With all the fear and panic surrounding Apple’s ITP 2.2 and 2.3 updates this year, did the industry forget that ITP-like restrictions are coming to Google Chrome 80, too?
Unfortunately, it appears so, according to a recent AdExchanger article:
“Google is less than two months away from instituting a policy change within the next iteration of Chrome that will severely limit cross-site cookie sharing, and most ad tech companies seem blithely unaware.”
Google announced this change back in May, and while they haven’t made a lot of noise about it since, it may turn out to be the final nail in the coffin for the tracking cookie.
Cookie Tracking in Chrome 80: What’s Changing?
Starting Feb. 4, 2020, Google Chrome 80 will not allow third-party cookies to be sent cross-site by default, unless the cookie is flagged using the SameSite standard and secured via HTTPS. (Head over to this post from the Chromium blog for a deeper explanation of the actual ramifications and what they mean for third-party cookies.)
This update further validates TUNE’s long-held position that postback tracking over pixel tracking is the way of the future. We’ve always recognized the limits of the tracking cookie, and we started preparing for its decline when we invented the “postback” over a decade ago. Now, with Google’s Chrome finally joining the other major browsers in putting third-party cookies on notice, the complete death of the tracking cookie may not be far off.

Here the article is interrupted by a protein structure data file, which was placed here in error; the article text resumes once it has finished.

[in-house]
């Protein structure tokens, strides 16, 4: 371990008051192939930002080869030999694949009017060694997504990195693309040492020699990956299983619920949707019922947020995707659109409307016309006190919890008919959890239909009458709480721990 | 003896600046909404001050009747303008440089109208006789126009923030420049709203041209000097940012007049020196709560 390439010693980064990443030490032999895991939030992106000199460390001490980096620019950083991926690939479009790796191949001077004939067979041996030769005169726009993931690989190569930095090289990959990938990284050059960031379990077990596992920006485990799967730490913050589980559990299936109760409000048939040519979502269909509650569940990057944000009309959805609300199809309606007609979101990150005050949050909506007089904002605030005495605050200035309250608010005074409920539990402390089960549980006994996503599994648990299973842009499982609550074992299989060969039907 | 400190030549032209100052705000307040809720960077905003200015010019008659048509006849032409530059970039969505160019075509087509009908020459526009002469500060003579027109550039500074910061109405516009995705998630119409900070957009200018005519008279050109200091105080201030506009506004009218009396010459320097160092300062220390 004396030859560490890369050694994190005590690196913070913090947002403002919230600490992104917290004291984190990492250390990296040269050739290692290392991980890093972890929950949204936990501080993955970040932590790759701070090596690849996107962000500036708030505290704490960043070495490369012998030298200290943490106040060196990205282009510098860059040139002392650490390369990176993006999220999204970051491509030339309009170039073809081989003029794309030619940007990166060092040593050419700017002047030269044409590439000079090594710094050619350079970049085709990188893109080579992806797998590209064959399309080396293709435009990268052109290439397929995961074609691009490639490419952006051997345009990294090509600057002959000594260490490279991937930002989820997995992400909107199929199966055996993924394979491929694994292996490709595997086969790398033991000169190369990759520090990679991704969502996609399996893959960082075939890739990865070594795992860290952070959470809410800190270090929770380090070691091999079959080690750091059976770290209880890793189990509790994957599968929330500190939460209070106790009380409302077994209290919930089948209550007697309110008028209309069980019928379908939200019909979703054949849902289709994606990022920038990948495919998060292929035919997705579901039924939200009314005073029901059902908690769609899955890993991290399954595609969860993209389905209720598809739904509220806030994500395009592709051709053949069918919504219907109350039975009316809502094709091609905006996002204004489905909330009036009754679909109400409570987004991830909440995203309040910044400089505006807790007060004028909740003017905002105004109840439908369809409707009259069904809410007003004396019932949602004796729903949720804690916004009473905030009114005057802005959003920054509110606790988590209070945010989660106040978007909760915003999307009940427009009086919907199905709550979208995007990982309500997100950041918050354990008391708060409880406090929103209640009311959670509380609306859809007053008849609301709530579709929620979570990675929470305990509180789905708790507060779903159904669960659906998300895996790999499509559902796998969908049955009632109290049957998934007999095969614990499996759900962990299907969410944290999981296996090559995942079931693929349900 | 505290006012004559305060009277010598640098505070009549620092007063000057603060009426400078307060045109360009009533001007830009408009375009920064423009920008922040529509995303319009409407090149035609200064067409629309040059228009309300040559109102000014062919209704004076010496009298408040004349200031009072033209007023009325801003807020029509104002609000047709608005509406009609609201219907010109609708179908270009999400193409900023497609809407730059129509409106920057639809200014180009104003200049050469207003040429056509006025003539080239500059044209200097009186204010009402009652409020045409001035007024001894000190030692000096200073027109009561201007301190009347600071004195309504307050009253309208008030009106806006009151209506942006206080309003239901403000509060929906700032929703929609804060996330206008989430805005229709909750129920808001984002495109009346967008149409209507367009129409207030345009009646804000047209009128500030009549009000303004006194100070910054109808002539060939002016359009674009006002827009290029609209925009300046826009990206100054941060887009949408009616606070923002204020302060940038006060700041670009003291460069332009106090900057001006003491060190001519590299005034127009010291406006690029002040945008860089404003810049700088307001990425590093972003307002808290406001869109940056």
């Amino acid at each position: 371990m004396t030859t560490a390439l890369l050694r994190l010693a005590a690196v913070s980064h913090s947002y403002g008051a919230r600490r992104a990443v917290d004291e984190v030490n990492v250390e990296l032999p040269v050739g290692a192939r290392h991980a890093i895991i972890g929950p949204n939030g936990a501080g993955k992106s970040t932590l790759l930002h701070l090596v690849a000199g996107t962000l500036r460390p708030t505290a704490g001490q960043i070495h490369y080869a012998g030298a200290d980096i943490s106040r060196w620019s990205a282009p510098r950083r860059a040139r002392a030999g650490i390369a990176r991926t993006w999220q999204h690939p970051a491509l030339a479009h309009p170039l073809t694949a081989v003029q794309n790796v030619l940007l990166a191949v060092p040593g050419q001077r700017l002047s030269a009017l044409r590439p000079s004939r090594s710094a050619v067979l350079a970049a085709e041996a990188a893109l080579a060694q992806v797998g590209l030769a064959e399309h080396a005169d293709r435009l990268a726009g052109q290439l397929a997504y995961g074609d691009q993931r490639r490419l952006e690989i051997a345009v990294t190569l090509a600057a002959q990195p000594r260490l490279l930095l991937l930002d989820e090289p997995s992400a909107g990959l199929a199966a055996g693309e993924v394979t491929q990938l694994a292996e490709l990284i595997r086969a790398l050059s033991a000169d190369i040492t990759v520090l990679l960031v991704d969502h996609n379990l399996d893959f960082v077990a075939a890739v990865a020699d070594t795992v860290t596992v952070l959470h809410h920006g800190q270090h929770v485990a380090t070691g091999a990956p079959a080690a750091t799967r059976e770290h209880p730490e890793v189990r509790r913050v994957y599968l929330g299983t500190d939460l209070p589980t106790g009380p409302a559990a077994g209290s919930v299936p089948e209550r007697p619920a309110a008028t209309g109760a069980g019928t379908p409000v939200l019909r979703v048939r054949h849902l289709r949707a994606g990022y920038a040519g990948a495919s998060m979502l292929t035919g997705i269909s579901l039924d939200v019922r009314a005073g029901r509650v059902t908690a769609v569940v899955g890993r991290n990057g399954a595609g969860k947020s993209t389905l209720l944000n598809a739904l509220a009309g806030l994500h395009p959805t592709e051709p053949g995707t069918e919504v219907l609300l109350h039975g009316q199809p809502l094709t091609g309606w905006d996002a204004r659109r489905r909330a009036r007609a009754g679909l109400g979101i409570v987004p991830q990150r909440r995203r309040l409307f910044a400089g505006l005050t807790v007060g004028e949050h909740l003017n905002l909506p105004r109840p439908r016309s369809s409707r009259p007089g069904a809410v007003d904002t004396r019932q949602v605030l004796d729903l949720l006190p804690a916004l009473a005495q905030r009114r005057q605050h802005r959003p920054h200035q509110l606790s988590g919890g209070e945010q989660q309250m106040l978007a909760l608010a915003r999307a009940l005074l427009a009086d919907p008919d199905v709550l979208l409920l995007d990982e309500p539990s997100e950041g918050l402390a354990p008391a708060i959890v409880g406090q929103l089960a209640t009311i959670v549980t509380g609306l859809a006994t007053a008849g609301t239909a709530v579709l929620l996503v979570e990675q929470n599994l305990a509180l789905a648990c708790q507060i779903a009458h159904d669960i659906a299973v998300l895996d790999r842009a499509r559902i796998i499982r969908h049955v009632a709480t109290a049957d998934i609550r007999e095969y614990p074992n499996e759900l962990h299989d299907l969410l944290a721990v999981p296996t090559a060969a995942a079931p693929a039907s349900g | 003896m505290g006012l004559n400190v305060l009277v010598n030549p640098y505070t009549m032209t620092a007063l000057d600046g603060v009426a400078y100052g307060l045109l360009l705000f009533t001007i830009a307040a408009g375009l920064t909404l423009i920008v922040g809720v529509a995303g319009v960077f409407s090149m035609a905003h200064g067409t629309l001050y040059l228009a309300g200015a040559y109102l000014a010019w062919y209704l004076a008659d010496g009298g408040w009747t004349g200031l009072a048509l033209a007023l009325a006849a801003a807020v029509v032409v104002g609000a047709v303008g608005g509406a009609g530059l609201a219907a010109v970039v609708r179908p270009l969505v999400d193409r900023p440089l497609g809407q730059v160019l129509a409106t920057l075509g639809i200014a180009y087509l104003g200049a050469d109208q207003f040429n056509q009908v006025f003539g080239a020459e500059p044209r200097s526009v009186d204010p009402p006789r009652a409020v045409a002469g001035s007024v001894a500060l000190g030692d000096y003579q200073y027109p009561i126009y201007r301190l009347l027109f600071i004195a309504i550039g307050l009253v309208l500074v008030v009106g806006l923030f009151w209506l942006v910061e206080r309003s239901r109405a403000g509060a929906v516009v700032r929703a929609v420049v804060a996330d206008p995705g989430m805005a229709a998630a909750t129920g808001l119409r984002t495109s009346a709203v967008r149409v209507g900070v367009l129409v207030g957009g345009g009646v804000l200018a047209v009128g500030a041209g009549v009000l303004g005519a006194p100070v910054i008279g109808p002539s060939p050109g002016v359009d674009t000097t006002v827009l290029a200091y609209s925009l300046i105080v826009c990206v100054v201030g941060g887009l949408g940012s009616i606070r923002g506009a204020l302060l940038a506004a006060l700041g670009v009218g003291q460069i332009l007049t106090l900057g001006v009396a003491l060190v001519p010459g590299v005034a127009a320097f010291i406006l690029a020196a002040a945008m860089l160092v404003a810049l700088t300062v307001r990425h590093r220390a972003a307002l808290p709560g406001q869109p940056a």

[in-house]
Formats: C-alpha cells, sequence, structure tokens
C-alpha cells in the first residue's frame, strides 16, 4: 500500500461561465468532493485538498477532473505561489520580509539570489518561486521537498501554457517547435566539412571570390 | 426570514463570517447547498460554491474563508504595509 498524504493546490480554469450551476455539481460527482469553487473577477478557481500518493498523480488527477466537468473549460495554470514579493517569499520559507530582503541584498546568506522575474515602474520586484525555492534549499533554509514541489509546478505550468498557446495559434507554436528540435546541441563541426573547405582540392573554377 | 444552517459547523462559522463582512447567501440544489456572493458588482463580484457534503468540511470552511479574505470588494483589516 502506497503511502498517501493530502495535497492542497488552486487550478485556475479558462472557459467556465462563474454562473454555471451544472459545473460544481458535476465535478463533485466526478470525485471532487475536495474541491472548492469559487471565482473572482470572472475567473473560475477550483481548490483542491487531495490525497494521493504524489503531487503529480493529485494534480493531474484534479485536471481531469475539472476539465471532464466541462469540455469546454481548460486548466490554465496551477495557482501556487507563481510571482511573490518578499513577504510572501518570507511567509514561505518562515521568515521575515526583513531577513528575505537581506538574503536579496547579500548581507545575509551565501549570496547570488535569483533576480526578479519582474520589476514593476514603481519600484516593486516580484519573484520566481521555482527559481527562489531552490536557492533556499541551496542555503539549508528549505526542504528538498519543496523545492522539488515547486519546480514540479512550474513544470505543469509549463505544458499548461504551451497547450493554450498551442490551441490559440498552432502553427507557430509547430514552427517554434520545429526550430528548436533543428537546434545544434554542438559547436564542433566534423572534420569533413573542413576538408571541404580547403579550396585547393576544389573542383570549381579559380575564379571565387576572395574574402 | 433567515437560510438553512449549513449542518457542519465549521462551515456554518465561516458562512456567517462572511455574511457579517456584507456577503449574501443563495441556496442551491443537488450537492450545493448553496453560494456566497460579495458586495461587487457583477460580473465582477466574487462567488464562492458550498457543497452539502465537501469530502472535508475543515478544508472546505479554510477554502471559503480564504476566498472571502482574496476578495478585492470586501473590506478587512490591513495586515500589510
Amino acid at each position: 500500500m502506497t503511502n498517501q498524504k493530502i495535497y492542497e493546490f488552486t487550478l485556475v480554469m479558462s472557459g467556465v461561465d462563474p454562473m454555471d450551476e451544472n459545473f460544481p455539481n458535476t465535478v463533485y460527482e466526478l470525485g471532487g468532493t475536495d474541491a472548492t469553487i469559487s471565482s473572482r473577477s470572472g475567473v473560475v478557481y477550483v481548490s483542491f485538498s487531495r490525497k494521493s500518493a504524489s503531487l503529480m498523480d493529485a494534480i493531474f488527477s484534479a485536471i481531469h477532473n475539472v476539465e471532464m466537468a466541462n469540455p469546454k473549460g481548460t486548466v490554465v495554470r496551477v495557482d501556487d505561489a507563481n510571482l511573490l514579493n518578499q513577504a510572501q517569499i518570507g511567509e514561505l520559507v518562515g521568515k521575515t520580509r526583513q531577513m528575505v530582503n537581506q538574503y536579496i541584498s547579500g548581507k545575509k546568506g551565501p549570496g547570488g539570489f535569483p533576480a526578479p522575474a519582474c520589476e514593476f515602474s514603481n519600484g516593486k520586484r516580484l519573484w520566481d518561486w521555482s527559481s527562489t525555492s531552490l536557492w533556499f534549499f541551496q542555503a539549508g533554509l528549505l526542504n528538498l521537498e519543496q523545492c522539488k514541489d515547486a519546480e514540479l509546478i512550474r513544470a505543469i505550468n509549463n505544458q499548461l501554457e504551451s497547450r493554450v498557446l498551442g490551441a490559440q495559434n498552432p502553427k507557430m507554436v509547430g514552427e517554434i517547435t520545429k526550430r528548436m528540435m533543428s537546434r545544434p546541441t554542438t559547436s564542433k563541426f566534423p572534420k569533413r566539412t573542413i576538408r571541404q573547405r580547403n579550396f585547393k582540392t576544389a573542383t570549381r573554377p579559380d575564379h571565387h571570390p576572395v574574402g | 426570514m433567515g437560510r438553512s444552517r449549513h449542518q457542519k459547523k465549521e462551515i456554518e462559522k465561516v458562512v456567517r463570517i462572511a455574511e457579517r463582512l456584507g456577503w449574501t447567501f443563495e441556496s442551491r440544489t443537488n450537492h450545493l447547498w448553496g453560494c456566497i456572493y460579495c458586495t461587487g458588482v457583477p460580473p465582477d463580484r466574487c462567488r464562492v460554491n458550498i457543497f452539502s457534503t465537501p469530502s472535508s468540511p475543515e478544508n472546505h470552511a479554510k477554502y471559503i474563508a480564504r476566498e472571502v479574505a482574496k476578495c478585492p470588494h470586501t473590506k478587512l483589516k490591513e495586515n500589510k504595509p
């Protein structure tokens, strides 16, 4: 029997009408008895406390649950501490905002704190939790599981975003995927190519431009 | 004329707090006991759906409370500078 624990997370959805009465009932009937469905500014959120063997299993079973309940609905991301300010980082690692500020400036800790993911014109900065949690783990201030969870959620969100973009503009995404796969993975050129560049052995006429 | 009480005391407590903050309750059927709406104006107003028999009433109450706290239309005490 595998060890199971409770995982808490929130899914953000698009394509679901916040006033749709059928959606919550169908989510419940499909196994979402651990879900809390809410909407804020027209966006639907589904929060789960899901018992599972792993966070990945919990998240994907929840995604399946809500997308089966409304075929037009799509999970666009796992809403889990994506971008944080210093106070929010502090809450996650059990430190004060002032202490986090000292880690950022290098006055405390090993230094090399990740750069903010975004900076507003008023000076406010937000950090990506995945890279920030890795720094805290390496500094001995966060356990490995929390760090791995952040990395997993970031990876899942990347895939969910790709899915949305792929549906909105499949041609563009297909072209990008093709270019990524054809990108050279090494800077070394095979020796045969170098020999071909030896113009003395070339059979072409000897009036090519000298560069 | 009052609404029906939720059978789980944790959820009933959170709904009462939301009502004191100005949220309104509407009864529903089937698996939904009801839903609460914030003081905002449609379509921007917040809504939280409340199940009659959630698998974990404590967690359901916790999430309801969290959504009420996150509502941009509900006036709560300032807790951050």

If you’re a TUNE Partner Marketing Platform customer, you’re in good hands. Our cookieless tracking solution is available right now and free of charge to customers, and our platform has native server-side tracking built in. We also provide SSL certificates for HTTPS security, plus loads of other features that work to future-proof tracking for our customers.
If you happen to fall into the “blithely unaware” category, now is the time to take stock of the situation and do something about it.
Becky is the Senior Content Marketing Manager at TUNE. Before TUNE, she led a variety of marketing and communications projects at San Francisco startups. Becky received her bachelor's degree in English from Wake Forest University. After living nearly a decade in San Francisco and Seattle, she has returned to her home of Charleston, SC, where you can find her enjoying the sun and salt water with her family.